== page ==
McConnell shelves gun bills for banking reform

McConnell shelves gun bills for banking reform
© Greg Nash

Senate Majority Leader Mitch McConnellAddison (Mitch) Mitchell McConnellWarren on family separation policy: Trump is ‘taking America to a dark and ugly place’ Senate GOP tries to defuse Trump border crisis Schumer rejects GOP proposal to address border crisis MORE (R-Ky.) is moving to banking reform legislation — not gun control or other responses to the high school shooting in Florida — next week in the Senate.

McConnell has filed a motion to have a procedural vote Tuesday on legislation sponsored by Senate Banking Committee Chairman Mike CrapoMichael (Mike) Dean CrapoGOP senators introduce bill to prevent family separations at border All the times Horowitz contradicted Wray — but nobody seemed to notice Senate Dems want watchdog to probe if SEC official tried to pressure bank on gun policies MORE (R-Idaho). After that, McConnell hopes to move to legislation addressing sex trafficking, according to GOP sources.

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Legislation addressing the Florida high school shooting, the subject of contentious conversations between President TrumpDonald John TrumpConservatives express concern over House GOP immigration bill Poll: McSally holds 14-point lead in Arizona GOP Senate primary Trump defends Nielsen amid criticism over family separations MORE and GOP lawmakers at a White House meeting televised live on cable news Wednesday, will wait.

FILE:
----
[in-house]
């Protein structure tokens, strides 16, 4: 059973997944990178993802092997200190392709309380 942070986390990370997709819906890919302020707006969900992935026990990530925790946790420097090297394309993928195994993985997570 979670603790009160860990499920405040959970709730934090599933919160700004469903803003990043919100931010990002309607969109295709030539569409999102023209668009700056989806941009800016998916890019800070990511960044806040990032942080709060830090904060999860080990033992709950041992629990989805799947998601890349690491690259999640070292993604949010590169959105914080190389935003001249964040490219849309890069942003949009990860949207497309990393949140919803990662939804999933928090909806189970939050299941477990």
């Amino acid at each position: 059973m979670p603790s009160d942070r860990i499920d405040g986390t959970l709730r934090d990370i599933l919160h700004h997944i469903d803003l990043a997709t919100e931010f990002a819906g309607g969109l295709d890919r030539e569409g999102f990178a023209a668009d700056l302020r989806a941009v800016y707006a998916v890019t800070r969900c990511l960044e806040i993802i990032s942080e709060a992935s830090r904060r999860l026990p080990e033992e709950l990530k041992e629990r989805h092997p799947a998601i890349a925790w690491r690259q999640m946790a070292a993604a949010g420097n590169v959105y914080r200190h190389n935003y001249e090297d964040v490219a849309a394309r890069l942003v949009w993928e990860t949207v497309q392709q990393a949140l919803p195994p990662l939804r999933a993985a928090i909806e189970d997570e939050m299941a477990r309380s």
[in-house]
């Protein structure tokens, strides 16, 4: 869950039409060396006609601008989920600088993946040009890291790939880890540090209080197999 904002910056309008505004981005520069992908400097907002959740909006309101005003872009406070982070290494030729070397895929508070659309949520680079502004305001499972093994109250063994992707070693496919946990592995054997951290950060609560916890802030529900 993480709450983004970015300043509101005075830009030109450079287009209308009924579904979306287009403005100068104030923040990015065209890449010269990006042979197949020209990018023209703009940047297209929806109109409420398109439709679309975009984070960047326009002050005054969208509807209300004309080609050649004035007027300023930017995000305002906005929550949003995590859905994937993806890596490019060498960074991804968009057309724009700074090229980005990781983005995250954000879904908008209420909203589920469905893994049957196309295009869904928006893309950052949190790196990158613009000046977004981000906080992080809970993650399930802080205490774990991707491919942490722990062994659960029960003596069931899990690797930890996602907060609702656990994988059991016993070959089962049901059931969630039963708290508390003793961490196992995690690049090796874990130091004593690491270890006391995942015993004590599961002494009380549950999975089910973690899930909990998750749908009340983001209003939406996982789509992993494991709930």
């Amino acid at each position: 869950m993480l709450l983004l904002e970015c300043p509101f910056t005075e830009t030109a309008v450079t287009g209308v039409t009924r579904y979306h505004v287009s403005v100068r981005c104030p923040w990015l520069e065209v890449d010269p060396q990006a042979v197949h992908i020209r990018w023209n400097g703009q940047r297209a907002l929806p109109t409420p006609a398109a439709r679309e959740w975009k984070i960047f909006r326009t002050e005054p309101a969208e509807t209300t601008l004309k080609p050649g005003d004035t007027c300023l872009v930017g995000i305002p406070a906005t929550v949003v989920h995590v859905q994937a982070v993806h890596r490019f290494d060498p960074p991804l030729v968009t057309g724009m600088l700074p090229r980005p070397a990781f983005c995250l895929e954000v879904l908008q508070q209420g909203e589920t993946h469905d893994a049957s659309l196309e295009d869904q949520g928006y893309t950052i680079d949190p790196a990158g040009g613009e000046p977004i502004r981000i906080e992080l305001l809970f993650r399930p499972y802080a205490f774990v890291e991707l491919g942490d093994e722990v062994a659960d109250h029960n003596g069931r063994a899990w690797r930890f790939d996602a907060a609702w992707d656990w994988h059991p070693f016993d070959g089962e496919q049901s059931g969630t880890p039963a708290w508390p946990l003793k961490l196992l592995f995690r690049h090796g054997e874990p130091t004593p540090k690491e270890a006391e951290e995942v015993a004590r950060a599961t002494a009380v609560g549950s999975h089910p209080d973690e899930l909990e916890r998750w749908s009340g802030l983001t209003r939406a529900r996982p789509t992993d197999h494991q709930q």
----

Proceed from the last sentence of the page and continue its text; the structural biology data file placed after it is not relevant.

A Senate GOP aide said a limited bill to strengthen background checks for firearms purchases could come to the floor at any moment as soon as Democrats agree to let it move forward.

McConnell on Tuesday blamed Democrats for preventing the proposal, sponsored by Senate Republican Whip John CornynJohn CornynGOP senators introduce bill to prevent family separations at border Senate GOP tries to defuse Trump border crisis Dem plays audio from child detention center on Senate floor MORE (R-Texas) and Democratic Sen. Chris MurphyChristopher (Chris) Scott MurphyOvernight Health Care — Presented by the Association of American Medical Colleges — Governors criticize Trump move on pre-existing conditions Bipartisan group of senators asks FDA to examine drug shortages Trump faces Father’s Day pleas to end separations of migrant families MORE (Conn.), from coming to the floor.

“We tried to get it cleared yesterday, but the Democratic leader objected,” McConnell said.

Democrats vigorously dispute that and say that conservatives led by Sen. Mike LeeMichael (Mike) Shumway LeeGOP senators introduce bill to prevent family separations at border Another chance to seek the return of fiscal sanity to the halls of Congress Trump plan to claw back billion in spending in peril MORE (R-Utah) objected to moving the Cornyn-Murphy bill.

Either way, that legislation is not seen as a huge step on gun violence by most lawmakers. It would give local and federal authorities more incentive to report relevant information to the National Instant Criminal Background Check System (NICS). Trump on Wednesday suggested that additions should be made to the bill as he spoke with Cornyn.